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Mentoring Makes a Positive Impact that Leaves a Legacy in the Lives of Others

Retired and want to leave an enduring legacy that shapes the lives of others? Be a mentor. But what does it take? Marc Freedman, in the New York Times article, “Want to Leave a Legacy? Be a Mentor,” by Jane Brody,  summed up mentoring as, “Being consistent and listening. You don’t have to be a charismatic superhero. You don’t need an advanced degree. It’s more about the relationship than imparting sage advice. The key is not being interesting. The real key is being interested — being present and paying attention.”

Catholic Charities of New York provides mentorship opportunities in its affiliated agencies such as Bigs and Littles NYC, (formerly Catholic Big Sisters & Big Brothers). Bigs and Littles NYC mentorship programs address challenges facing youth living in New York City’s low income neighborhood by providing one-to-one community based mentoring services that are supported by skilled learning programs.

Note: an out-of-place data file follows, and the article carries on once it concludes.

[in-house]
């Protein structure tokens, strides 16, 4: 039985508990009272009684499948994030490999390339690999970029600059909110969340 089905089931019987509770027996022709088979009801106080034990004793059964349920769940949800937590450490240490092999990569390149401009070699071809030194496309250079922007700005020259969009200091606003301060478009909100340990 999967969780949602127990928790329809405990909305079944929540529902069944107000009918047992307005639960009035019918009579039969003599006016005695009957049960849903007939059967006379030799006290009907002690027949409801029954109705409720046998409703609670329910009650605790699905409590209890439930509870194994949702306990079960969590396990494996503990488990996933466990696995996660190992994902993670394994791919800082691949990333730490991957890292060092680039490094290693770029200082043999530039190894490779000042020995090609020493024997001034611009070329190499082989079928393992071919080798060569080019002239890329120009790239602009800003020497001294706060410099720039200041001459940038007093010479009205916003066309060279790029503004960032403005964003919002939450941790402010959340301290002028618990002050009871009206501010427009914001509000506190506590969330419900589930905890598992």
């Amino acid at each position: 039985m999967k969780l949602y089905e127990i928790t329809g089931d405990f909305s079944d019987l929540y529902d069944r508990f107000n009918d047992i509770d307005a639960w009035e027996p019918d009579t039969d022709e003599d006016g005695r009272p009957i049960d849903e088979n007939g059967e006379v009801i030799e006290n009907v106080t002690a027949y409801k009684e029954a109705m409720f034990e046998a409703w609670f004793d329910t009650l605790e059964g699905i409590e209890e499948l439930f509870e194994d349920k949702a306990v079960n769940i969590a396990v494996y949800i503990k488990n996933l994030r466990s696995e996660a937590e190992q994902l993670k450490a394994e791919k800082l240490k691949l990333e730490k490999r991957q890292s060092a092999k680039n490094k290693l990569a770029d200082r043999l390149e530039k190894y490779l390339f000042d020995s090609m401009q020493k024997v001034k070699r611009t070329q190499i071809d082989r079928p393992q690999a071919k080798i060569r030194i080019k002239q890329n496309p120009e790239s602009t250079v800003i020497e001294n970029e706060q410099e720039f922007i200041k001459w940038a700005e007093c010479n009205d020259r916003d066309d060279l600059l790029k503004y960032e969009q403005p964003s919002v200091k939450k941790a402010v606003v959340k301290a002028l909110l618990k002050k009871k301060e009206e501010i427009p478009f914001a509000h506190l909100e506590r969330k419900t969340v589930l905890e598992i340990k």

Mr. Freedman points to a vast untapped resource of mentors in this country that could be deployed, to the mutual benefit of mentor and mentee. All it takes is getting the two together, a task made more challenging by the growing segregation of older adults in senior citizen communities devoid of children.

“Older people are uniquely suited for a mentoring role,” he said in an interview. “The critical skills for nurturing relationships — emotional regulation and empathy — blossom as we age.” And, of course, those who are retired also have more time to devote to younger people, be they grandchildren, neighbors or strangers.

Read more about legacies through mentoring in The New York Times. Learn more how you can make a difference at Bigs and Littles NYC in the Catholic Charities Blog, “Bigs and Littles NYC Mentoring Intervene to Help Bullied Siblings.